Loyalty is a great quality in life and in business. It’s something we talk about a lot in public relations because it communicates a core value that brands work hard to establish with their stakeholders. But over the past several decades, loyalty has become less common and less valued.

Employees no longer work 30 years for one company and retire. Most of us have several career changes over the course of a lifetime. Employers promise pensions and healthcare benefits to loyal employees but dump them in a heartbeat when times get tough. With rare exceptions, pro athletes don’t spend a career with one team anymore; they take the money and run to the highest bidder. 

Which is why the Colorado Rockies management style is so unusual. The organization places a high priority on loyalty. Ownership is loyal to the GM. The GM is loyal to the manager. The manager is loyal to his coaches. The coaches are loyal to the players, especially home grown stars like Todd Helton who’s shown his loyalty to the team and the fans by playing his entire career in Denver. 

It’s easy to admire this sense of loyalty because we don’t see it very often. But lately it’s become an albatross preventing the team from finding solutions for a myriad of problems that have begun to anger the Rockies’ supremely loyal, optimistic and almost impossible to upset fan base. The irony is that this crack in the always rose colored glasses of the endlessly patient Rockies fans comes during the Rockies Year of the Fan campaign, celebrating the team’s 20th anniversary.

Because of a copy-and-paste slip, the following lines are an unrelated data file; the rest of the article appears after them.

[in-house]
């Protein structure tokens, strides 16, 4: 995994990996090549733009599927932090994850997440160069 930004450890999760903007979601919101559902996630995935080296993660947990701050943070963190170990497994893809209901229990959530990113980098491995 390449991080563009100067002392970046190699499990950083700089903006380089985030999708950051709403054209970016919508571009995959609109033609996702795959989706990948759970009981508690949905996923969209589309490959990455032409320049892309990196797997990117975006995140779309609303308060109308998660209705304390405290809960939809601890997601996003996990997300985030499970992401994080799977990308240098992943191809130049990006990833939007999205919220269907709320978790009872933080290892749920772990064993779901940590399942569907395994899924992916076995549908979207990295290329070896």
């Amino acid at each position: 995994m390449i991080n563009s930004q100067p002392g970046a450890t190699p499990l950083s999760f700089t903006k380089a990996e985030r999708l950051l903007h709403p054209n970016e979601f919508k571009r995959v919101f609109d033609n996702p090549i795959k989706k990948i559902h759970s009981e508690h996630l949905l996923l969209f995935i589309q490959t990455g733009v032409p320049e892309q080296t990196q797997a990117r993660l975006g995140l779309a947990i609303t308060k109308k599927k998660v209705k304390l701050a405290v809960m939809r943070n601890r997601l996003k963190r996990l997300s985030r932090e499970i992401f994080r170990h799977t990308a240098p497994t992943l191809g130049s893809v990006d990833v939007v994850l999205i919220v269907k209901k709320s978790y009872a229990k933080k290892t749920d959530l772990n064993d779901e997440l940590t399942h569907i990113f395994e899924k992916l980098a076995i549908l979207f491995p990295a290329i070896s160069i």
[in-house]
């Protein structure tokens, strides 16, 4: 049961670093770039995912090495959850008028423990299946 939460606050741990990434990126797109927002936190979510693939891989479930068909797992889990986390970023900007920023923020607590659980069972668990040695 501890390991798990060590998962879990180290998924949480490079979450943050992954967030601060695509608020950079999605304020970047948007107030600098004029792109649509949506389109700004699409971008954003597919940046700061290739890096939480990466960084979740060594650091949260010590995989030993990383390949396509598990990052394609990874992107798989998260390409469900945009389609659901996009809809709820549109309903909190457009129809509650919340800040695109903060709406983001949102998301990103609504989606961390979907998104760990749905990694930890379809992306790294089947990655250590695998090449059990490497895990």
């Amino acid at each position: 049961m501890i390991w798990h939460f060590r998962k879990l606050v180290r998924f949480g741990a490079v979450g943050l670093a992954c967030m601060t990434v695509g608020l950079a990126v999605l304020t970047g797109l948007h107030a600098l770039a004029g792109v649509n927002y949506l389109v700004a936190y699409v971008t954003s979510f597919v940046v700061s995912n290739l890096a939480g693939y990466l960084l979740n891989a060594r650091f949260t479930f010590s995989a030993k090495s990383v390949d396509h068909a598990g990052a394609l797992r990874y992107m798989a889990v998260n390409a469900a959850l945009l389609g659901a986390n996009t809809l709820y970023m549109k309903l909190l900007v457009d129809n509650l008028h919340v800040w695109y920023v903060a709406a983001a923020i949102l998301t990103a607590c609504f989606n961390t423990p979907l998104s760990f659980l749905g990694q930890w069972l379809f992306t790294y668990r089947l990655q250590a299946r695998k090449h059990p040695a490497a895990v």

While it’s true that most Rockies fans come to Coors Field because it’s a nice night, the stadium is fun, or the other team is pretty good, a few fans have started noticing that the Rockies really suck. No longer placated with free t-shirts and silly scoreboard promotions, the fans and media are starting to demand some accountability.

What is loyalty without accountability? The Rockies management style, of course.  Nobody ever gets fired, they just get reassigned.  The GM and manager have lifetime contracts on a handshake. No matter how bad the team plays or how many bad deals the GM makes, they still have the owner’s loyalty. Because the owner belives that the fans will always keep coming regardless of the play on the field. No empty seats, no bags on their heads, no reason to be accountable to anyone.

Loyalty is a virtue that deserves our respect and admiration. Blind loyalty is a fault that deserves our criticism. When the cheers turn to boos, that message will finally sink in. Then we might see more accountability and a shift in the way the Rockies communicate with their fans. And that will be a valuable lesson in public relations that you don’t have to be a PR pro to appreciate.